Tactics Ogre’s gameplay is a standard isometric Strategy RPG. You give orders to around 12 warriors to defeat an enemy team. Each character can use a small number of skills, weapons, consumables, magic, attacks, consumables, or other magical items to help them move. If someone dies, you usually have three turns to hustle someone over to them to issue a revive; if they don’t make it in time, the incapacitated unit is dead for good and takes all your hours of hard work and investment with them.
As far as this genre goes, Tactics Ogre is about as simple as the setup gets—none of the relationship shipping of Fire Emblem or character stacking ridiculousness of Disgaea to be seen here—but it clearly has the fundamentals down well. It doesn’t take long before you get a grasp of the basic flow of a typical battle, and there are plenty of interesting variables thrown in to keep every fight feeling interesting.
Terrain types can have different effects on your stats. However, one must also consider elevation when attacking and moving units. If you aim your arrow at an enemy from too high a place, it may result in hitting a wall or worse, an ally standing in the way. There’s also an extensive elemental system at play, wherein every character belongs to an element that’s weak to some attacks and strong against others. Factors such as this mean that sending in your Berserker to clean house isn’t always a viable option, you have to consider how your decisions may have consequences.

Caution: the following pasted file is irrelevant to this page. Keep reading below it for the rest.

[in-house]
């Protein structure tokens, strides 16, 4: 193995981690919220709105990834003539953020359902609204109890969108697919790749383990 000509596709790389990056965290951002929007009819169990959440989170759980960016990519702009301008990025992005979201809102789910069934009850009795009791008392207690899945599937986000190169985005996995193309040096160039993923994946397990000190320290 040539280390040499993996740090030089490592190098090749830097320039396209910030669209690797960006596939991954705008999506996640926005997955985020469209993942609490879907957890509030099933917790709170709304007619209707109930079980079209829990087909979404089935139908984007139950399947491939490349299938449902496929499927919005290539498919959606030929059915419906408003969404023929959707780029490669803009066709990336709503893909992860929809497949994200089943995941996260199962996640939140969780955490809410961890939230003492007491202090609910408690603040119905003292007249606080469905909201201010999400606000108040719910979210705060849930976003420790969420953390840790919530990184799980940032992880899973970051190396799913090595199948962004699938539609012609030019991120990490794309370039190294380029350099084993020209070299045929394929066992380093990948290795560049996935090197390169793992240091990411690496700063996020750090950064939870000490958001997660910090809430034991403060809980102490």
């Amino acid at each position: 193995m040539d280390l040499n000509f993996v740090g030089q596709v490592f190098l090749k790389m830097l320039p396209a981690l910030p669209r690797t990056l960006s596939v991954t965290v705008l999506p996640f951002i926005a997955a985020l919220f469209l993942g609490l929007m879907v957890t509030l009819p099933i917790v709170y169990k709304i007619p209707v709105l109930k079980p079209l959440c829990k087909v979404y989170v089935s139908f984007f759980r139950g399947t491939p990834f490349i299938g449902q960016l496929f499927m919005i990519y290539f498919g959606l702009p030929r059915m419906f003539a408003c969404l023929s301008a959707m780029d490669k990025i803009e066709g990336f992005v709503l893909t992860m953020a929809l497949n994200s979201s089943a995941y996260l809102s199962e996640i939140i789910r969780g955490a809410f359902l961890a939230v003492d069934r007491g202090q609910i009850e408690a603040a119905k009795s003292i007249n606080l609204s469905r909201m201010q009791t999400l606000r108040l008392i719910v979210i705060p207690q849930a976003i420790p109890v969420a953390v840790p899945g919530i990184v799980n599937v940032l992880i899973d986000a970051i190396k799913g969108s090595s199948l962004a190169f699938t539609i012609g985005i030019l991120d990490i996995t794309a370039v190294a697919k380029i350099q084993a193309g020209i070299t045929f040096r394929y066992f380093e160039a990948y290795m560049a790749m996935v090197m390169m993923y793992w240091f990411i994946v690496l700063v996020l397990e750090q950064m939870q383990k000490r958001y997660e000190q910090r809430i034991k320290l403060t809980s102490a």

Fortunately, Tactics Ogre: Reborn isn’t punitive in how it treats your decision-making skills. There’s a helpful new feature called the Chariot Tarot that allows you to roll back to previous turns if you don’t like the outcome of a choice you made, and doing so will even create a branching timeline so you can return to the initial choice if your redo turned out even worse. Indeed, this Chariot Tarot feels a little broken—Fire Emblem’s Divine Pulse, for example, felt like it couldn’t be used nearly as much as a crutch—but we appreciate how it allows for a much more dynamic kind of difficulty scaling. Those of you who want that old-school challenge can simply not use it, while players who want to maximize their efficiency in a battle can cling to the ‘Golden Path’ they make by continuously finding the best outcome.